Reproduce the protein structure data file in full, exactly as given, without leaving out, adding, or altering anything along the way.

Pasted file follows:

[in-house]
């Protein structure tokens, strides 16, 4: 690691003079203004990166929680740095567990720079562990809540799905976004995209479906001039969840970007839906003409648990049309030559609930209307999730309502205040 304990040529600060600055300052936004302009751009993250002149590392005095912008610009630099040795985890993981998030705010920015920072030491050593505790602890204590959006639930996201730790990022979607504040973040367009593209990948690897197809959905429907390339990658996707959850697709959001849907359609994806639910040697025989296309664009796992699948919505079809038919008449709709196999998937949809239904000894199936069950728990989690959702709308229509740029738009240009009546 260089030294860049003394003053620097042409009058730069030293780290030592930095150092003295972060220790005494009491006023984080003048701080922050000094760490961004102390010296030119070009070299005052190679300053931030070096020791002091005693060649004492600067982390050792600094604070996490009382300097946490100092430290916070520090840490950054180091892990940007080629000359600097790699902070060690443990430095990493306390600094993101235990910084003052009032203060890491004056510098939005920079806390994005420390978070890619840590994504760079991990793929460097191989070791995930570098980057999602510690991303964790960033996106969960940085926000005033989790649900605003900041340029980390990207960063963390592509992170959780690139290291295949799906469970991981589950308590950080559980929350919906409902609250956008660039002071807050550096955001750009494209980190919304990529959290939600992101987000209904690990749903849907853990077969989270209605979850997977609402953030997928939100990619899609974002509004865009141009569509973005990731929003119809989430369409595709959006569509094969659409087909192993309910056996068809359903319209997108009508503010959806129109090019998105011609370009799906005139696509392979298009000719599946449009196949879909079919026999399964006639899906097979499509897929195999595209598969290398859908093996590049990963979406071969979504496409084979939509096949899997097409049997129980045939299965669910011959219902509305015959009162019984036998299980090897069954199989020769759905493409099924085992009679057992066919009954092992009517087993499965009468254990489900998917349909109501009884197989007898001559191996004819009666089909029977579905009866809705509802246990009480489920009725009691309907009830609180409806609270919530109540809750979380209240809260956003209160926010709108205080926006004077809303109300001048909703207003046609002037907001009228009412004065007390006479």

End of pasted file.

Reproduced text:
[in-house]
């Protein structure tokens, strides 16, 4: 690691003079203004990166929680740095567990720079562990809540799905976004995209479906001039969840970007839906003409648990049309030559609930209307999730309502205040 304990040529600060600055300052936004302009751009993250002149590392005095912008610009630099040795985890993981998030705010920015920072030491050593505790602890204590959006639930996201730790990022979607504040973040367009593209990948690897197809959905429907390339990658996707959850697709959001849907359609994806639910040697025989296309664009796992699948919505079809038919008449709709196999998937949809239904000894199936069950728990989690959702709308229509740029738009240009009546 260089030294860049003394003053620097042409009058730069030293780290030592930095150092003295972060220790005494009491006023984080003048701080922050000094760490961004102390010296030119070009070299005052190679300053931030070096020791002091005693060649004492600067982390050792600094604070996490009382300097946490100092430290916070520090840490950054180091892990940007080629000359600097790699902070060690443990430095990493306390600094993101235990910084003052009032203060890491004056510098939005920079806390994005420390978070890619840590994504760079991990793929460097191989070791995930570098980057999602510690991303964790960033996106969960940085926000005033989790649900605003900041340029980390990207960063963390592509992170959780690139290291295949799906469970991981589950308590950080559980929350919906409902609250956008660039002071807050550096955001750009494209980190919304990529959290939600992101987000209904690990749903849907853990077969989270209605979850997977609402953030997928939100990619899609974002509004865009141009569509973005990731929003119809989430369409595709959006569509094969659409087909192993309910056996068809359903319209997108009508503010959806129109090019998105011609370009799906005139696509392979298009000719599946449009196949879909079919026999399964006639899906097979499509897929195999595209598969290398859908093996590049990963979406071969979504496409084979939509096949899997097409049997129980045939299965669910011959219902509305015959009162019984036998299980090897069954199989020769759905493409099924085992009679057992066919009954092992009517087993499965009468254990489900998917349909109501009884197989007898001559191996004819009666089909029977579905009866809705509802246990009480489920009725009691309907009830609180409806609270919530109540809750979380209240809260956003209160926010709108205080926006004077809303109300001048909703207003046609002037907001009228009412004065007390006479």